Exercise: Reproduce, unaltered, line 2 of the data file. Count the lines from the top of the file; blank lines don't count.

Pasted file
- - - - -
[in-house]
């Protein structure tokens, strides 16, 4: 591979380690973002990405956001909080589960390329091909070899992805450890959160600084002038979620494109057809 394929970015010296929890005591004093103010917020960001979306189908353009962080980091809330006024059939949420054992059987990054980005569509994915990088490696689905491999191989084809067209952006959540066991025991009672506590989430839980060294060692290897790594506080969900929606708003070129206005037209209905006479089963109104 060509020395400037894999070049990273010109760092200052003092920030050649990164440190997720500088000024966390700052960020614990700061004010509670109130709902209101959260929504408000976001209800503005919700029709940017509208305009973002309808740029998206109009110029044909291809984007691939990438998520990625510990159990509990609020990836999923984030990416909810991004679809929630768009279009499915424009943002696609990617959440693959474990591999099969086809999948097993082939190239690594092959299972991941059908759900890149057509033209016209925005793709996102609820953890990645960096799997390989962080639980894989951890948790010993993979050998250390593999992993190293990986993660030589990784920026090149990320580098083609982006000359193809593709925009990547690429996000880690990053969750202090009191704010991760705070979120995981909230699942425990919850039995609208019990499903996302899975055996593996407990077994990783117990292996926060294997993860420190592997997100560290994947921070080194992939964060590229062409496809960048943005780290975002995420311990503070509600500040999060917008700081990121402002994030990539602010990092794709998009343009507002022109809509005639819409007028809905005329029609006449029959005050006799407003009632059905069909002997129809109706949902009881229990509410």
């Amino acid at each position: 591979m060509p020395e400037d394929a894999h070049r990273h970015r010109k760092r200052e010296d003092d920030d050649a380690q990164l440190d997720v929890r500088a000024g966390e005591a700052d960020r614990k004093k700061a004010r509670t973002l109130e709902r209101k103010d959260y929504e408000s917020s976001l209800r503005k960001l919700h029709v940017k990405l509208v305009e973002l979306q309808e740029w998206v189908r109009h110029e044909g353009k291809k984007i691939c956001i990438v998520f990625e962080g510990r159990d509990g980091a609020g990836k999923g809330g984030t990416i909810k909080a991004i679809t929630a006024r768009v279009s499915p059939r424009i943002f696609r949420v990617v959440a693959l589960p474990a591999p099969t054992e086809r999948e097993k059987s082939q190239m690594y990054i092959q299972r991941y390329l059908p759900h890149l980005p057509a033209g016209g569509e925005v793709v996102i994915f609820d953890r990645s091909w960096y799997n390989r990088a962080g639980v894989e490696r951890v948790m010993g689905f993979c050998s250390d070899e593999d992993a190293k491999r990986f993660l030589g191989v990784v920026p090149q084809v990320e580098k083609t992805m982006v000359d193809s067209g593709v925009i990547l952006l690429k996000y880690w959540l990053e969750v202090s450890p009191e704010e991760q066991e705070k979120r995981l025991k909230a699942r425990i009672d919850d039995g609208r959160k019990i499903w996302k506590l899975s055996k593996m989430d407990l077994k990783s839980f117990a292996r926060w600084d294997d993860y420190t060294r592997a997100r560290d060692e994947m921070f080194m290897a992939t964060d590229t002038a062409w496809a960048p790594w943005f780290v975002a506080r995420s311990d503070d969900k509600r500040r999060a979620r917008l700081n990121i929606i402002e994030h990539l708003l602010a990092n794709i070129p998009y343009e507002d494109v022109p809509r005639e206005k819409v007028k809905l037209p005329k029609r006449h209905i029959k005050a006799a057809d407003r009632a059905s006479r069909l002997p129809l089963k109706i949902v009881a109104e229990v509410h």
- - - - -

């Protein structure tokens, strides 16, 4: 591979380690973002990405956001909080589960390329091909070899992805450890959160600084002038979620494109057809 394929970015010296929890005591004093103010917020960001979306189908353009962080980091809330006024059939949420054992059987990054980005569509994915990088490696689905491999191989084809067209952006959540066991025991009672506590989430839980060294060692290897790594506080969900929606708003070129206005037209209905006479089963109104 060509020395400037894999070049990273010109760092200052003092920030050649990164440190997720500088000024966390700052960020614990700061004010509670109130709902209101959260929504408000976001209800503005919700029709940017509208305009973002309808740029998206109009110029044909291809984007691939990438998520990625510990159990509990609020990836999923984030990416909810991004679809929630768009279009499915424009943002696609990617959440693959474990591999099969086809999948097993082939190239690594092959299972991941059908759900890149057509033209016209925005793709996102609820953890990645960096799997390989962080639980894989951890948790010993993979050998250390593999992993190293990986993660030589990784920026090149990320580098083609982006000359193809593709925009990547690429996000880690990053969750202090009191704010991760705070979120995981909230699942425990919850039995609208019990499903996302899975055996593996407990077994990783117990292996926060294997993860420190592997997100560290994947921070080194992939964060590229062409496809960048943005780290975002995420311990503070509600500040999060917008700081990121402002994030990539602010990092794709998009343009507002022109809509005639819409007028809905005329029609006449029959005050006799407003009632059905069909002997129809109706949902009881229990509410």